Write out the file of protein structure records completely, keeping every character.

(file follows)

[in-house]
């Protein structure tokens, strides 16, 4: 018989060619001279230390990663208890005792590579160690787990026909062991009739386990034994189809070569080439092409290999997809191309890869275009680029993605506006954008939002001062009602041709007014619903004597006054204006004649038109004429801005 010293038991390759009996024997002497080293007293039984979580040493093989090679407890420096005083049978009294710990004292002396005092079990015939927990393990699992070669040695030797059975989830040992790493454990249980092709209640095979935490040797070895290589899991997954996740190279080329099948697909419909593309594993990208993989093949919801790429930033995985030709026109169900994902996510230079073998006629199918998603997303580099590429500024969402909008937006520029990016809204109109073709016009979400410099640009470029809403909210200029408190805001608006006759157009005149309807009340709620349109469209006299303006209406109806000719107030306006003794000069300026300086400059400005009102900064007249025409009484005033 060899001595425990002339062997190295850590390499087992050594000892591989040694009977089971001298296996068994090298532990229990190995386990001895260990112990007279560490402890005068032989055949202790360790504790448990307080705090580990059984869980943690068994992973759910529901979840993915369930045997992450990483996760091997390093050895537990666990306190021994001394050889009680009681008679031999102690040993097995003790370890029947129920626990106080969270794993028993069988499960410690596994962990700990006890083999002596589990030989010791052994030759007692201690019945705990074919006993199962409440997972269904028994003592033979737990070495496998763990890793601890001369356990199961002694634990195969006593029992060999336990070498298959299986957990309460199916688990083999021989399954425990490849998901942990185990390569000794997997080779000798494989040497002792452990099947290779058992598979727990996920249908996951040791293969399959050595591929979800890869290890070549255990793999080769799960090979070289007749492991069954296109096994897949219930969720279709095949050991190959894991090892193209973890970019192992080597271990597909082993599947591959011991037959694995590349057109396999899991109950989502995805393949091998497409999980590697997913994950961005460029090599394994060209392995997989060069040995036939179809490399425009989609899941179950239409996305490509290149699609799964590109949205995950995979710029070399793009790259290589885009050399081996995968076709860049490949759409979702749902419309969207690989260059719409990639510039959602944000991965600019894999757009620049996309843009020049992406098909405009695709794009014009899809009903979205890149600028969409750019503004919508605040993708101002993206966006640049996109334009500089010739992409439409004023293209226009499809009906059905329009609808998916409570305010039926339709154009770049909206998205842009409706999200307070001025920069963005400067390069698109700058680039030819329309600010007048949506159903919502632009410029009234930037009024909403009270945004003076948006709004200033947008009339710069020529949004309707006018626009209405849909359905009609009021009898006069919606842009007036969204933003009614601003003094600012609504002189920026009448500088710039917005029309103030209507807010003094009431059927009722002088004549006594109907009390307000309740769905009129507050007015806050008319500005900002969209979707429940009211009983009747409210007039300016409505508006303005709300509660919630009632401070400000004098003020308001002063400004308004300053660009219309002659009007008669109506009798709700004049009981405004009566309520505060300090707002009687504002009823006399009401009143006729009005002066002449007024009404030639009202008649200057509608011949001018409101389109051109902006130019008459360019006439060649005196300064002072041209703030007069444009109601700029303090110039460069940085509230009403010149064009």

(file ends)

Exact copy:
[in-house]
């Protein structure tokens, strides 16, 4: 018989060619001279230390990663208890005792590579160690787990026909062991009739386990034994189809070569080439092409290999997809191309890869275009680029993605506006954008939002001062009602041709007014619903004597006054204006004649038109004429801005 010293038991390759009996024997002497080293007293039984979580040493093989090679407890420096005083049978009294710990004292002396005092079990015939927990393990699992070669040695030797059975989830040992790493454990249980092709209640095979935490040797070895290589899991997954996740190279080329099948697909419909593309594993990208993989093949919801790429930033995985030709026109169900994902996510230079073998006629199918998603997303580099590429500024969402909008937006520029990016809204109109073709016009979400410099640009470029809403909210200029408190805001608006006759157009005149309807009340709620349109469209006299303006209406109806000719107030306006003794000069300026300086400059400005009102900064007249025409009484005033 060899001595425990002339062997190295850590390499087992050594000892591989040694009977089971001298296996068994090298532990229990190995386990001895260990112990007279560490402890005068032989055949202790360790504790448990307080705090580990059984869980943690068994992973759910529901979840993915369930045997992450990483996760091997390093050895537990666990306190021994001394050889009680009681008679031999102690040993097995003790370890029947129920626990106080969270794993028993069988499960410690596994962990700990006890083999002596589990030989010791052994030759007692201690019945705990074919006993199962409440997972269904028994003592033979737990070495496998763990890793601890001369356990199961002694634990195969006593029992060999336990070498298959299986957990309460199916688990083999021989399954425990490849998901942990185990390569000794997997080779000798494989040497002792452990099947290779058992598979727990996920249908996951040791293969399959050595591929979800890869290890070549255990793999080769799960090979070289007749492991069954296109096994897949219930969720279709095949050991190959894991090892193209973890970019192992080597271990597909082993599947591959011991037959694995590349057109396999899991109950989502995805393949091998497409999980590697997913994950961005460029090599394994060209392995997989060069040995036939179809490399425009989609899941179950239409996305490509290149699609799964590109949205995950995979710029070399793009790259290589885009050399081996995968076709860049490949759409979702749902419309969207690989260059719409990639510039959602944000991965600019894999757009620049996309843009020049992406098909405009695709794009014009899809009903979205890149600028969409750019503004919508605040993708101002993206966006640049996109334009500089010739992409439409004023293209226009499809009906059905329009609808998916409570305010039926339709154009770049909206998205842009409706999200307070001025920069963005400067390069698109700058680039030819329309600010007048949506159903919502632009410029009234930037009024909403009270945004003076948006709004200033947008009339710069020529949004309707006018626009209405849909359905009609009021009898006069919606842009007036969204933003009614601003003094600012609504002189920026009448500088710039917005029309103030209507807010003094009431059927009722002088004549006594109907009390307000309740769905009129507050007015806050008319500005900002969209979707429940009211009983009747409210007039300016409505508006303005709300509660919630009632401070400000004098003020308001002063400004308004300053660009219309002659009007008669109506009798709700004049009981405004009566309520505060300090707002009687504002009823006399009401009143006729009005002066002449007024009404030639009202008649200057509608011949001018409101389109051109902006130019008459360019006439060649005196300064002072041209703030007069444009109601700029303090110039460069940085509230009403010149064009």